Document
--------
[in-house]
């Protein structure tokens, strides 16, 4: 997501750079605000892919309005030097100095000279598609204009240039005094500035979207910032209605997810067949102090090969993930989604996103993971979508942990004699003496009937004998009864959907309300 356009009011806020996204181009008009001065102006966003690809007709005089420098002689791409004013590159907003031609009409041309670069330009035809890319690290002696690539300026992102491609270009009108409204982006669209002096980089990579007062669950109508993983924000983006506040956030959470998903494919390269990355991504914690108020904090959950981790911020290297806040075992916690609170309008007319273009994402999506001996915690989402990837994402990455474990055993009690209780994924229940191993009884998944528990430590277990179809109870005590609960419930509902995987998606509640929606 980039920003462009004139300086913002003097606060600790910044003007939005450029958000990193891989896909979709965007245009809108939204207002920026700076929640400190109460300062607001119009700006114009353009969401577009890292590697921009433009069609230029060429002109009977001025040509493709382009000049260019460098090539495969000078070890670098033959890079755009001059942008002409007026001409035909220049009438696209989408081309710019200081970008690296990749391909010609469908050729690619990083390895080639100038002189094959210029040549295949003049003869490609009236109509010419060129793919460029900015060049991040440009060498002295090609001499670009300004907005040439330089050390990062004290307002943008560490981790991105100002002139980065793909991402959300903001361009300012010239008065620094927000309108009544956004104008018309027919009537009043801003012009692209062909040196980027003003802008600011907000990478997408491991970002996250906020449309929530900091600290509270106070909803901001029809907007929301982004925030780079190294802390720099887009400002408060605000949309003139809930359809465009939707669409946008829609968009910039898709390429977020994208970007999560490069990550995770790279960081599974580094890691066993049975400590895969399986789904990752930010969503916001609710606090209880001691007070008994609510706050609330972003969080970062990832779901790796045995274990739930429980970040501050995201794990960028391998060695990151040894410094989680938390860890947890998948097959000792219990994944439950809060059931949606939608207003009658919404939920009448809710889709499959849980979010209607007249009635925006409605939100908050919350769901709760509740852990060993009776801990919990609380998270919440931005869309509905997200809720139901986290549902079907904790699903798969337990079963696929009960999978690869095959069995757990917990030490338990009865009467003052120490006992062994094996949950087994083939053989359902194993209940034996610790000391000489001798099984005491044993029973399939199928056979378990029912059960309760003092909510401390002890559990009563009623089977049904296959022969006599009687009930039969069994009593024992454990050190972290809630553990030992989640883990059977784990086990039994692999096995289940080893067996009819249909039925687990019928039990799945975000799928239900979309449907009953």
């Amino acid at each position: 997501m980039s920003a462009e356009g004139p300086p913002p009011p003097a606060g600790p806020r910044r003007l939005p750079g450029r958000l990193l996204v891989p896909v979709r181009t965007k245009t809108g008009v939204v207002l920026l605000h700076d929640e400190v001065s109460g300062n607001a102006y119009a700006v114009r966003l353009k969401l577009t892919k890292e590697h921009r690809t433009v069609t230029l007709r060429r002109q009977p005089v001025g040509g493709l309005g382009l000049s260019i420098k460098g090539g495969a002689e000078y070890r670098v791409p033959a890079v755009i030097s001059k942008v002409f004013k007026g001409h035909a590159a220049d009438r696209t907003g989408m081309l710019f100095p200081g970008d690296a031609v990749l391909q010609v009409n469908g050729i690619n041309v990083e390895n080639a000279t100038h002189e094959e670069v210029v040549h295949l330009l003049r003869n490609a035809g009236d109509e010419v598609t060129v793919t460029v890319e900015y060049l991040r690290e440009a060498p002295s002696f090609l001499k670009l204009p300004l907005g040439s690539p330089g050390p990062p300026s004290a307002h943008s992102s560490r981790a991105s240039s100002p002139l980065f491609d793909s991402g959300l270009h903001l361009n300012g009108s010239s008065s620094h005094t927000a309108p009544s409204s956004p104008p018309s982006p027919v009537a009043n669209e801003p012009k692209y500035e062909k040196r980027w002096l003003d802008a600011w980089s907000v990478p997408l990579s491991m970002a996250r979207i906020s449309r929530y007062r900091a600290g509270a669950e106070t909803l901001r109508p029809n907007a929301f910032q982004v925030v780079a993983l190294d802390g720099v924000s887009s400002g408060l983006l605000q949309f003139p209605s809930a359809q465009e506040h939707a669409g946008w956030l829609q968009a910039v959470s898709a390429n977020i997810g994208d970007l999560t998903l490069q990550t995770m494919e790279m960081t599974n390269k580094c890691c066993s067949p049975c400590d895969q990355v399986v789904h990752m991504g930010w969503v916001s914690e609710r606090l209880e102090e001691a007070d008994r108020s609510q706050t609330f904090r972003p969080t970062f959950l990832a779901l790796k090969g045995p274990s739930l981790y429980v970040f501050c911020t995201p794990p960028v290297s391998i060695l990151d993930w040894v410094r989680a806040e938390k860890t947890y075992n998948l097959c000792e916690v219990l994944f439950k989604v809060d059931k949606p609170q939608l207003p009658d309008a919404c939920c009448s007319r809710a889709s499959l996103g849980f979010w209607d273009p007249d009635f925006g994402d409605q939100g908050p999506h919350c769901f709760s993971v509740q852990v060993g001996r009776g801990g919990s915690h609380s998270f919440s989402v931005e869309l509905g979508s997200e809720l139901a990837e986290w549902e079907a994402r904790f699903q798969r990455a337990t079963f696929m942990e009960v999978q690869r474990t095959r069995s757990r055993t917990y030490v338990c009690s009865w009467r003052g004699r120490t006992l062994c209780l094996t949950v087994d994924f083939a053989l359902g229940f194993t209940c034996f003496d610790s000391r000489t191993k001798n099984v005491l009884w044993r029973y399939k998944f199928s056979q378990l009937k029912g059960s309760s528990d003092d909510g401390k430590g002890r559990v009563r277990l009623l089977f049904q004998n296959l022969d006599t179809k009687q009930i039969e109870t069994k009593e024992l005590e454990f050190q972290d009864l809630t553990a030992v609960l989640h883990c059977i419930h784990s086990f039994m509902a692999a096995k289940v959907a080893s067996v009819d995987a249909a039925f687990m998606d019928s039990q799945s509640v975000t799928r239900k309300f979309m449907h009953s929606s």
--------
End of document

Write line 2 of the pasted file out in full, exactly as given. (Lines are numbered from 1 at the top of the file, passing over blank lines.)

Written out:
């Protein structure tokens, strides 16, 4: 997501750079605000892919309005030097100095000279598609204009240039005094500035979207910032209605997810067949102090090969993930989604996103993971979508942990004699003496009937004998009864959907309300 356009009011806020996204181009008009001065102006966003690809007709005089420098002689791409004013590159907003031609009409041309670069330009035809890319690290002696690539300026992102491609270009009108409204982006669209002096980089990579007062669950109508993983924000983006506040956030959470998903494919390269990355991504914690108020904090959950981790911020290297806040075992916690609170309008007319273009994402999506001996915690989402990837994402990455474990055993009690209780994924229940191993009884998944528990430590277990179809109870005590609960419930509902995987998606509640929606 980039920003462009004139300086913002003097606060600790910044003007939005450029958000990193891989896909979709965007245009809108939204207002920026700076929640400190109460300062607001119009700006114009353009969401577009890292590697921009433009069609230029060429002109009977001025040509493709382009000049260019460098090539495969000078070890670098033959890079755009001059942008002409007026001409035909220049009438696209989408081309710019200081970008690296990749391909010609469908050729690619990083390895080639100038002189094959210029040549295949003049003869490609009236109509010419060129793919460029900015060049991040440009060498002295090609001499670009300004907005040439330089050390990062004290307002943008560490981790991105100002002139980065793909991402959300903001361009300012010239008065620094927000309108009544956004104008018309027919009537009043801003012009692209062909040196980027003003802008600011907000990478997408491991970002996250906020449309929530900091600290509270106070909803901001029809907007929301982004925030780079190294802390720099887009400002408060605000949309003139809930359809465009939707669409946008829609968009910039898709390429977020994208970007999560490069990550995770790279960081599974580094890691066993049975400590895969399986789904990752930010969503916001609710606090209880001691007070008994609510706050609330972003969080970062990832779901790796045995274990739930429980970040501050995201794990960028391998060695990151040894410094989680938390860890947890998948097959000792219990994944439950809060059931949606939608207003009658919404939920009448809710889709499959849980979010209607007249009635925006409605939100908050919350769901709760509740852990060993009776801990919990609380998270919440931005869309509905997200809720139901986290549902079907904790699903798969337990079963696929009960999978690869095959069995757990917990030490338990009865009467003052120490006992062994094996949950087994083939053989359902194993209940034996610790000391000489001798099984005491044993029973399939199928056979378990029912059960309760003092909510401390002890559990009563009623089977049904296959022969006599009687009930039969069994009593024992454990050190972290809630553990030992989640883990059977784990086990039994692999096995289940080893067996009819249909039925687990019928039990799945975000799928239900979309449907009953």